9 Figure 3 Sample Bluetooth data taken along a segment of I 95 between Baltimore and Washington, D.C. Research and Development Results The effort to develop a system for continuous monitoring of travel time on freeways was divided into a series of objectives, with related tasks and corresponding deliverables. The research results are organized along the original proposed objectives. Each of the objectives are briefly summarized, the key findings discussed. The original proposal detailing the tasks and deliverables is included in Appendix G for reference. Specific contract deliverables and documentation related to the project are included in the appendices and referenced in the research discussions that follow. Objective 1: Specifications for Permanently Mounted Bluetooth Detectors The roadside operating environment has unique requirements for reliable long term operations. Lifecycle costs include not only the capital investment of the sensors, but also infrastructure expenses for mounting, communications and power as well as any maintenance and calibration activities. Costeffective travel time monitoring includes not only well designed hardware, but well thought out concept of operations, and adaptable and configurable hardware and software to minimize installation and upkeep. Specifications were obtained through review of existing roadside equipment, discussions with SHA personnel related to life cycle cost of systems, and experience from related industries. The primary issues considered for the permanent sensor (over and above what was designed for portable operations) included key life cycle cost items such as installation, power, communications, and maintenance. Whereas the portable BTM sensor operated on battery and stored data to an internal memory card with opportunities for maintenance and service between data collection activities, the permanent sensor needs continuous power, a means to communicate data in real time, and reliability to avoid expenses of field maintenance. Page 6 of 15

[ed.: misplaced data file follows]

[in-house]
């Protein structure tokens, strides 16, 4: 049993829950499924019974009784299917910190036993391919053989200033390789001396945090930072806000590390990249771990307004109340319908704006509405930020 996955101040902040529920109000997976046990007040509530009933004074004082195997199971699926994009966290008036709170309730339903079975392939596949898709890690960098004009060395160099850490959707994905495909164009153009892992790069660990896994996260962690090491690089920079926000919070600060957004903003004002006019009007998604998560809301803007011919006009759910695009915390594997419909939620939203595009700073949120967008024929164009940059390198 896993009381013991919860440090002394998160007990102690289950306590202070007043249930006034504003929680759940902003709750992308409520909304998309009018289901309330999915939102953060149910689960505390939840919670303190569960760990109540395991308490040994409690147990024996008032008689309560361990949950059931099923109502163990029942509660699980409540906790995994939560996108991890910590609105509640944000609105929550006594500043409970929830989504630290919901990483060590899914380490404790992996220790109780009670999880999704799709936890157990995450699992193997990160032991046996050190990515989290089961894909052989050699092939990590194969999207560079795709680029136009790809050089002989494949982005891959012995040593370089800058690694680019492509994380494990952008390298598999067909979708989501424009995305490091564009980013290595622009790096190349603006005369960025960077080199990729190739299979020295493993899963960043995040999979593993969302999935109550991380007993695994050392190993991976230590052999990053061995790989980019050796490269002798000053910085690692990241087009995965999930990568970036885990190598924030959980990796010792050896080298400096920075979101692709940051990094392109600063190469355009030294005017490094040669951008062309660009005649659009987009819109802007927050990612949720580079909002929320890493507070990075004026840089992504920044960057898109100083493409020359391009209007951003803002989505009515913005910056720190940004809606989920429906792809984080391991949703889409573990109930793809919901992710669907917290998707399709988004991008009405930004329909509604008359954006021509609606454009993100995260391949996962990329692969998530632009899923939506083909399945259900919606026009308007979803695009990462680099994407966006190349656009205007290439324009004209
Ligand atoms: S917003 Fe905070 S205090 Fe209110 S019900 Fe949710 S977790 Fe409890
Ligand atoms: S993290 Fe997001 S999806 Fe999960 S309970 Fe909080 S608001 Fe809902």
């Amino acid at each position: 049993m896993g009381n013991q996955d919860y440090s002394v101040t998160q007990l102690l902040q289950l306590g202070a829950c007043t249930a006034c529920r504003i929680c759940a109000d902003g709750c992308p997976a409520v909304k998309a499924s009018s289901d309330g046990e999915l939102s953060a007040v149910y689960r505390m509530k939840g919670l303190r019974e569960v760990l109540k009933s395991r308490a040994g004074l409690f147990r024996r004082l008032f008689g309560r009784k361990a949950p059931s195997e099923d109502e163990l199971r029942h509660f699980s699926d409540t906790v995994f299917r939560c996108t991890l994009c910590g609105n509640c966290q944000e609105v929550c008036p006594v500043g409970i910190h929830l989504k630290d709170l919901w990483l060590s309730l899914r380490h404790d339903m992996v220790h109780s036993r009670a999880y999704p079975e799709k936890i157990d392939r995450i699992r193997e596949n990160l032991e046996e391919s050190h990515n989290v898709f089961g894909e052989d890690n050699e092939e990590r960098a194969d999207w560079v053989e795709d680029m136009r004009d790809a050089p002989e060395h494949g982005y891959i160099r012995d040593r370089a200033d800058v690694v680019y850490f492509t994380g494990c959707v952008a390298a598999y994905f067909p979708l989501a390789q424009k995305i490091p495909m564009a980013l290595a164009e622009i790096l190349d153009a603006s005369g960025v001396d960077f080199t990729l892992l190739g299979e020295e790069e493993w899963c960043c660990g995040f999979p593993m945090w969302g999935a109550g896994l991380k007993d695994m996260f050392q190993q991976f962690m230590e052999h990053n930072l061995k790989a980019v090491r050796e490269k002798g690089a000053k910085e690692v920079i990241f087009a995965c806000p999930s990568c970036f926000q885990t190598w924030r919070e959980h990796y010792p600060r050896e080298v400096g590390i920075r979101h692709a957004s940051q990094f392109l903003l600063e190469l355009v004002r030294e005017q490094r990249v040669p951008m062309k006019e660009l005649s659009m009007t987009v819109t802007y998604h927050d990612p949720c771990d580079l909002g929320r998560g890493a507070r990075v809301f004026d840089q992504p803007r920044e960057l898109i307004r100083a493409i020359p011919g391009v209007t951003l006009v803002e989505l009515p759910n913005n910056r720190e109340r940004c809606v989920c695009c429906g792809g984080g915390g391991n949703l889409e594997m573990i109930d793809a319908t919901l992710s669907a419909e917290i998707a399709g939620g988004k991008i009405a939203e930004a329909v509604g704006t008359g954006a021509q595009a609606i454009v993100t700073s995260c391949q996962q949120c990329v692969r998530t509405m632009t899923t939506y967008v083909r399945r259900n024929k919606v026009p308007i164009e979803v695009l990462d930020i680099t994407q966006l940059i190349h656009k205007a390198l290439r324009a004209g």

10 In order to support efficient deployment, the power sub system of the permanent BTM sensor needed to easily run on solar energy, inferring an overall power budget of less than 5 watts, preferably less than 2 watts, of equivalent power draw. The inherent low power of the BTM technology designed for the portable unit to maximize battery life provided a baseline power budget of approximately a 2 watt equivalent continuous power draw. As a result, solar re charging was easily accommodated with a 30 watt solar panel array, even in northern reaches of the continental United States. Field communications have historically been a major contributor to cost. Installation of landlines (either telephone or fiber) is expensive, and, if the service is leased from a telecommunication carrier, monthly service charges are also incurred. The specifications of the permanent unit required the ability to use cellular wireless data connections, as well as take advantage of permanent landline communications where available. The permanent BTM design incorporates a global system for mobile communication (GSM) cellular modem. The bandwidth needed for BTM data is minimal, typically less than 100Kbytes per month. Such bandwidths are easily accommodated even on older 2G (GPRS) networks. Reliability of cellular communications is a critical design issue. Several firmware upgrades were needed in the prototypes to insure recovery from network outages. Both the solar and cellular sub systems can be omitted if the installation site is already served by grid power and/or landline communications. If not present, the life cycle cost of the solar/cellular combination is much less than providing for grid power and/or landline communications. Additionally, the solar/cellular combination provides flexibility in order to take advantage of existing structures for installation further minimizing costs. Appendix A contains the specification sheet that is a result of the real time development. Appendix B contains the concept of operations (CONOPS) for the entire system including both sensor hardware as well as central processing (discussed in objective 2). This CONOPS was initially drafted in support of this project, and later refined for the SBIR effort. The environmental and temperature operating ranges for permanent sensors were the same as that for portable unit, and were derived from the NEMA TS 2 standards, as applicable to traffic control devices. Life cycle costs include several factors. Assuming a five year life, the per sensor cost estimate for BTM is provided in Table 1 for a solar/cellular sensor unit. Apart from the capital cost for the sensors, the two primary cost issues include installation and carrier communications. Installation is estimated at $500 per sensor based on experience installing prototype units that use solar power and take advantage of existing structures. Installation costs are further minimized due to rapid deployment (less than 30 minutes per sensor), and the ability to mount to structures on side of road, off the shoulder (requiring only short term shoulder closure). This combination minimizes safety concerns during deployment, further minimizing installation costs. If the location requires additional safety precautions such as bumper trucks on narrow shoulder roads for example, the installation costs will increase. However, experience from the prototypes, and subsequent SBIR project experience indicated that maintenance of traffic (MOT) is absolutely minimal with BTM. Recurring data charges are based on a $40 per month plan for 200 MB data. Plans currently range from $30 to $60. If local communication options are available, recurring data charges may be eliminated. As of the writing of this report, the prototype units have been in place for approximately 12 months, which is insufficient to validate long term maintenance needs. The sensor design contains no parts that Page 7 of 15